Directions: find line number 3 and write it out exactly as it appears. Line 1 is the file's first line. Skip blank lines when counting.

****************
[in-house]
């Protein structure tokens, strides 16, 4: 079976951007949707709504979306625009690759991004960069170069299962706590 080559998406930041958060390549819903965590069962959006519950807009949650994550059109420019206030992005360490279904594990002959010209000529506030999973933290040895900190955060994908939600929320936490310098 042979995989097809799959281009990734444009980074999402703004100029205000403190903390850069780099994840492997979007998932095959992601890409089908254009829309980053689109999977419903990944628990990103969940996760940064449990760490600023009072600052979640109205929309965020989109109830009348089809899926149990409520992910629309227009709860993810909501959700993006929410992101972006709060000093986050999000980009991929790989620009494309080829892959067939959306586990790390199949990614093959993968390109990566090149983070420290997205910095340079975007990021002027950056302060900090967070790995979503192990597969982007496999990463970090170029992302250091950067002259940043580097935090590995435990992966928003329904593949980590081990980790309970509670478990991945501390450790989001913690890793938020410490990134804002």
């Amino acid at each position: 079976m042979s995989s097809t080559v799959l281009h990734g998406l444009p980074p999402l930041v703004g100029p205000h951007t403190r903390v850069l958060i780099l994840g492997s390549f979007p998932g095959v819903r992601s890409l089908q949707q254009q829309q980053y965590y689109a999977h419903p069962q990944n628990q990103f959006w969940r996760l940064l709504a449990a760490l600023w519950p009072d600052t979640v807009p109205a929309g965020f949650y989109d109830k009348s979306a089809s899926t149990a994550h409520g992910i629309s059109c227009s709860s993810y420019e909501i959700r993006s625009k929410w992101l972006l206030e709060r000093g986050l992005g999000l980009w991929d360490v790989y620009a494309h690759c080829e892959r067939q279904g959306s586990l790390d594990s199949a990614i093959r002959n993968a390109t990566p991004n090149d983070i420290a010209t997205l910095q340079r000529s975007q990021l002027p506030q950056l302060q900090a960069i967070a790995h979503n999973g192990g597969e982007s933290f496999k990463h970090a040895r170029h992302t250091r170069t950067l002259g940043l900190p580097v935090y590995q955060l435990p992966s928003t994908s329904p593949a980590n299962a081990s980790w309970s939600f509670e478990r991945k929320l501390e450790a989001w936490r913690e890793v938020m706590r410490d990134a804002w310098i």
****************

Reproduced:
């Amino acid at each position: 079976m042979s995989s097809t080559v799959l281009h990734g998406l444009p980074p999402l930041v703004g100029p205000h951007t403190r903390v850069l958060i780099l994840g492997s390549f979007p998932g095959v819903r992601s890409l089908q949707q254009q829309q980053y965590y689109a999977h419903p069962q990944n628990q990103f959006w969940r996760l940064l709504a449990a760490l600023w519950p009072d600052t979640v807009p109205a929309g965020f949650y989109d109830k009348s979306a089809s899926t149990a994550h409520g992910i629309s059109c227009s709860s993810y420019e909501i959700r993006s625009k929410w992101l972006l206030e709060r000093g986050l992005g999000l980009w991929d360490v790989y620009a494309h690759c080829e892959r067939q279904g959306s586990l790390d594990s199949a990614i093959r002959n993968a390109t990566p991004n090149d983070i420290a010209t997205l910095q340079r000529s975007q990021l002027p506030q950056l302060q900090a960069i967070a790995h979503n999973g192990g597969e982007s933290f496999k990463h970090a040895r170029h992302t250091r170069t950067l002259g940043l900190p580097v935090y590995q955060l435990p992966s928003t994908s329904p593949a980590n299962a081990s980790w309970s939600f509670e478990r991945k929320l501390e450790a989001w936490r913690e890793v938020m706590r410490d990134a804002w310098i």